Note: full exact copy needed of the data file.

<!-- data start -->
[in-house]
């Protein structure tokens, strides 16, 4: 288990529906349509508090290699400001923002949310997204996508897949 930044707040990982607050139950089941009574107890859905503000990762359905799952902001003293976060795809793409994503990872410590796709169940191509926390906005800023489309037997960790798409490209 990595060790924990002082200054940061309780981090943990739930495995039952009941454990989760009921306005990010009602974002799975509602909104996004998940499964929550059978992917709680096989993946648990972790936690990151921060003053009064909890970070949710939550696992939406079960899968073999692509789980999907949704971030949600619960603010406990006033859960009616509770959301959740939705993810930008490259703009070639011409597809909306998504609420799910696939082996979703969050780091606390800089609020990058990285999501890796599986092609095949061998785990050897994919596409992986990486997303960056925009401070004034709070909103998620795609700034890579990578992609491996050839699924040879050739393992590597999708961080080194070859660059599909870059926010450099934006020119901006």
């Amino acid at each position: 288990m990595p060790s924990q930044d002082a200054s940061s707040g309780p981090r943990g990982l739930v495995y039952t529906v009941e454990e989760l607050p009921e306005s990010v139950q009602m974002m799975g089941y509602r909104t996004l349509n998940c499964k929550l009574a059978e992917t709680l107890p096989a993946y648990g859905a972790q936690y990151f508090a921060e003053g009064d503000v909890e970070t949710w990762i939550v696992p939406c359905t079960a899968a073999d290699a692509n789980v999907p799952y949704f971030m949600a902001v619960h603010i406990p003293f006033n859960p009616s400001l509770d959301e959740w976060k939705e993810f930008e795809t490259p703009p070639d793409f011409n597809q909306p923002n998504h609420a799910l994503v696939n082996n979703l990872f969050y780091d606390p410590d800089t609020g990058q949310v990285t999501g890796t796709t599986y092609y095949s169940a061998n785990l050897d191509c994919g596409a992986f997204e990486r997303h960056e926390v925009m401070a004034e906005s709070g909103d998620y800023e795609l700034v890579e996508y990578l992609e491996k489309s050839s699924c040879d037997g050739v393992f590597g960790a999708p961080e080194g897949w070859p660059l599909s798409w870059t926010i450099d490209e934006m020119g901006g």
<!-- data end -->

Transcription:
[in-house]
């Protein structure tokens, strides 16, 4: 288990529906349509508090290699400001923002949310997204996508897949 930044707040990982607050139950089941009574107890859905503000990762359905799952902001003293976060795809793409994503990872410590796709169940191509926390906005800023489309037997960790798409490209 990595060790924990002082200054940061309780981090943990739930495995039952009941454990989760009921306005990010009602974002799975509602909104996004998940499964929550059978992917709680096989993946648990972790936690990151921060003053009064909890970070949710939550696992939406079960899968073999692509789980999907949704971030949600619960603010406990006033859960009616509770959301959740939705993810930008490259703009070639011409597809909306998504609420799910696939082996979703969050780091606390800089609020990058990285999501890796599986092609095949061998785990050897994919596409992986990486997303960056925009401070004034709070909103998620795609700034890579990578992609491996050839699924040879050739393992590597999708961080080194070859660059599909870059926010450099934006020119901006």
């Amino acid at each position: 288990m990595p060790s924990q930044d002082a200054s940061s707040g309780p981090r943990g990982l739930v495995y039952t529906v009941e454990e989760l607050p009921e306005s990010v139950q009602m974002m799975g089941y509602r909104t996004l349509n998940c499964k929550l009574a059978e992917t709680l107890p096989a993946y648990g859905a972790q936690y990151f508090a921060e003053g009064d503000v909890e970070t949710w990762i939550v696992p939406c359905t079960a899968a073999d290699a692509n789980v999907p799952y949704f971030m949600a902001v619960h603010i406990p003293f006033n859960p009616s400001l509770d959301e959740w976060k939705e993810f930008e795809t490259p703009p070639d793409f011409n597809q909306p923002n998504h609420a799910l994503v696939n082996n979703l990872f969050y780091d606390p410590d800089t609020g990058q949310v990285t999501g890796t796709t599986y092609y095949s169940a061998n785990l050897d191509c994919g596409a992986f997204e990486r997303h960056e926390v925009m401070a004034e906005s709070g909103d998620y800023e795609l700034v890579e996508y990578l992609e491996k489309s050839s699924c040879d037997g050739v393992f590597g960790a999708p961080e080194g897949w070859p660059l599909s798409w870059t926010i450099d490209e934006m020119g901006g």